self-help booksA financial blog I follow called The Simple Dollar had a great post yesterday called ‘Does the Investing Advice of a Billionaire Help Ordinary People?’ The post resonated with me because I have only in the last year or so outgrown my fascination with the self-help book. Don’t get me wrong, there are some gems in that genre—Gretchen Rubin’s The Happiness Project was a recent series that resonated with me, for instance—and, of course, I would not be following blogs like The Simple Dollar if I didn’t think they had advice to offer me.

But I think that what people often forget to do with books in this category is to approach them with the same level of critical thinking they would apply to any non-fiction. Maybe it’s because they can seem so chatty and memoir-ish (as in Robyn Okrant’s Living Oprah, in which the author attempts to to run her life using the advice of Oprah Winfrey). Or maybe it’s because others overwhelm the reader with faux-science such as surveys, polls or studies (as in a recent book I saw which claimed to glean the rules for happy relationships by polling 1000 couples).

What we have to remember is that any rule has exceptions. Does Mark Cuban, cited in the blog post I mention, truly have advice for the common person? Maybe he does—for some people. Maybe he doesn’t for others. This is where some of the self-help stuff started to fall apart for me. When I first started realizing that the Beloved was, well, the Beloved, I had a sudden panic that I had to do everything perfectly so that he’d be as happy with me as I was with him, and I remember checking out some of those ‘rules for relationships’ books from the library. They were full of advice about how men felt about certain things. Occasionally, I’d read one to him and ask him how he felt about it. Invariably, he disagreed. Men ‘in general’ and ‘this specific man’ were not the same thing!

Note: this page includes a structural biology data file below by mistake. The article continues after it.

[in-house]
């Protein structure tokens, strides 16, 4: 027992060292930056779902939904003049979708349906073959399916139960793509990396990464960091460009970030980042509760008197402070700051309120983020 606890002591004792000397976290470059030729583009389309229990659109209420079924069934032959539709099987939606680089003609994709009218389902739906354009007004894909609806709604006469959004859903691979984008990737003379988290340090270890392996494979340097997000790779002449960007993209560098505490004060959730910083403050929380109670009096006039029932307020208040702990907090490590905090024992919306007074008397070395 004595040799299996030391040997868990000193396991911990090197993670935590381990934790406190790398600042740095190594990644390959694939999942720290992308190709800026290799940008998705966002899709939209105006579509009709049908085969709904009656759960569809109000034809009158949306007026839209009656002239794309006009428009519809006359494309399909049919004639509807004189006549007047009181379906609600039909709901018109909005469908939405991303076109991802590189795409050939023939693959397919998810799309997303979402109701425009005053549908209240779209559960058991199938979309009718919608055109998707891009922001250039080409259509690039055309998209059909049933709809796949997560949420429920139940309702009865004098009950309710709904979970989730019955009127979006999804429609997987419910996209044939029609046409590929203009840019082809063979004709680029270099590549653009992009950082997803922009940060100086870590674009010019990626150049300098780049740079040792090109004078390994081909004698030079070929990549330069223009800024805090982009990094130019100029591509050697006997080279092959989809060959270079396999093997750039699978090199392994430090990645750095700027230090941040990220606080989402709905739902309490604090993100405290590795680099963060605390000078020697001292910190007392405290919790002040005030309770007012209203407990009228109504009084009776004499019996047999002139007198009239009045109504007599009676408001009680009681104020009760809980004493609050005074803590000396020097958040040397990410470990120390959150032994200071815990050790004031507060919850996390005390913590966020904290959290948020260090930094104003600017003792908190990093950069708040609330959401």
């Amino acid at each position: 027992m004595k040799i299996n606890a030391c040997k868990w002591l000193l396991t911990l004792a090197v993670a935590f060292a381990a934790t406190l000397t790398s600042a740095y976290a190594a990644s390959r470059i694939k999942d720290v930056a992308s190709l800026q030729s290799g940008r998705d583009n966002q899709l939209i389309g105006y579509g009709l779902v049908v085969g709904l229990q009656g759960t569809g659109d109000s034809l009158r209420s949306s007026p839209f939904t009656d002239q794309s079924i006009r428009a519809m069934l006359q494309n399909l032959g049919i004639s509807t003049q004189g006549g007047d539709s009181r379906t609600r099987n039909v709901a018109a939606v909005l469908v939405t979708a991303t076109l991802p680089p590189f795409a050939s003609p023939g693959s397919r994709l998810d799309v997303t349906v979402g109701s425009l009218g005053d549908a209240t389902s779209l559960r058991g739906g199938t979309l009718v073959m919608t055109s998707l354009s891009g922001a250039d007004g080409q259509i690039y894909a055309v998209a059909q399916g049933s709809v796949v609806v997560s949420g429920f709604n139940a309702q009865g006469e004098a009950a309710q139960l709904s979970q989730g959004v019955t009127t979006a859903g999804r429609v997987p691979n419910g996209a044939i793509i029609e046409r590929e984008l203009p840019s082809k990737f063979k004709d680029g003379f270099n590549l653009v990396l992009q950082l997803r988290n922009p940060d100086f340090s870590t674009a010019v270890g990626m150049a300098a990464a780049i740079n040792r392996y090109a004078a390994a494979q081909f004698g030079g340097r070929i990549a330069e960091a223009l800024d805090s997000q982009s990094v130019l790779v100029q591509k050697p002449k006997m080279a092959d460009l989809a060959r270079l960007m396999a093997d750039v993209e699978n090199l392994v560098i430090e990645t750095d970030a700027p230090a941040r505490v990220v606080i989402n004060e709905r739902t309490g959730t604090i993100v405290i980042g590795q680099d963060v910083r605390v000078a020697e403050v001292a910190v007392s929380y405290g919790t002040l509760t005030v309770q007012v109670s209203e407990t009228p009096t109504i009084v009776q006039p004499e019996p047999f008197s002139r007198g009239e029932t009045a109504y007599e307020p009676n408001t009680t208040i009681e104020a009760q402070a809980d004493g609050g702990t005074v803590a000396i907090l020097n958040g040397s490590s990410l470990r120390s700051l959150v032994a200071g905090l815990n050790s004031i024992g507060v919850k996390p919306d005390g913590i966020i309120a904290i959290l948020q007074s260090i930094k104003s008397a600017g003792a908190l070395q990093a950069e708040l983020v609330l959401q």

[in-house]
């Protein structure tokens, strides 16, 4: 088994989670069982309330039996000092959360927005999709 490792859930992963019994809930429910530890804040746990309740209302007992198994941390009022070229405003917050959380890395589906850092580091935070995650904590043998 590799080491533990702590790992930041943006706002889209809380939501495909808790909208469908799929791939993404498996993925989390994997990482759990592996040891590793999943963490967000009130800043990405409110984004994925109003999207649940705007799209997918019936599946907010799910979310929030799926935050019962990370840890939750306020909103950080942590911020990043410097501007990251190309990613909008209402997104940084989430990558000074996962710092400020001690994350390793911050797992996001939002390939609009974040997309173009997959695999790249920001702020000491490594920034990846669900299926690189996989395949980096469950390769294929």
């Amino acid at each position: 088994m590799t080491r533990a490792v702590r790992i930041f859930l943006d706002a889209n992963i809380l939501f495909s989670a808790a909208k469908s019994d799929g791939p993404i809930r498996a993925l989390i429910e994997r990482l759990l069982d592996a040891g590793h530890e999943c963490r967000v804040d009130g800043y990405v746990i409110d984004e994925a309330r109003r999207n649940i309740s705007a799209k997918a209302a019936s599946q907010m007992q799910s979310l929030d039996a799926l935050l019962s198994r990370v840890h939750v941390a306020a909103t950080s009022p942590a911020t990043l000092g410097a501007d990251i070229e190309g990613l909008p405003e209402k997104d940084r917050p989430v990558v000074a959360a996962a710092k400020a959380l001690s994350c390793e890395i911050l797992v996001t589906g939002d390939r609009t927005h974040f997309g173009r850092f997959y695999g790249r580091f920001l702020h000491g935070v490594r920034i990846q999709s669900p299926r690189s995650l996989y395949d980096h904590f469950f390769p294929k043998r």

That applies too to so-called fact books. I am very prone to food sensitivities, and I can’t tell you how many times I’ve read a book or an article touting the merits of some superfood or another , only to find when I tried the food that I reacted to it. For 99% of the population, flax may indeed be a superfood. I turned out to be allergic. My special snowflake relationship to flax doesn’t negate its benefit for others, of course. But it does mean that it’s okay for me to turn a more critical eye to health stories, knowing that I might be the exception to the rule.

I am a lot more comfortable than I used to be at reading self-help advice more critically. If it helps me, it helps me. If it doesn’t, it doesn’t. What’s changed is that I no longer feel I need to seek these books out to define myself. If a piece of advice crosses my path, I’ll read it and see how it goes. But I don’t feel bad at all about hearing what an expert has to say and deciding that it doesn’t apply to me.

Photo credit: Flickr user Zach Beauvais under a Creative Commons license.

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  1. I agree with you. I’ve had personal upheavals in my life recently that have me looking for ways to make sense of life, including browsing “self-help” books. But I have been critical in using them, sometimes reading through a book, only to pick out a half-dozen pages that really resonate for me.

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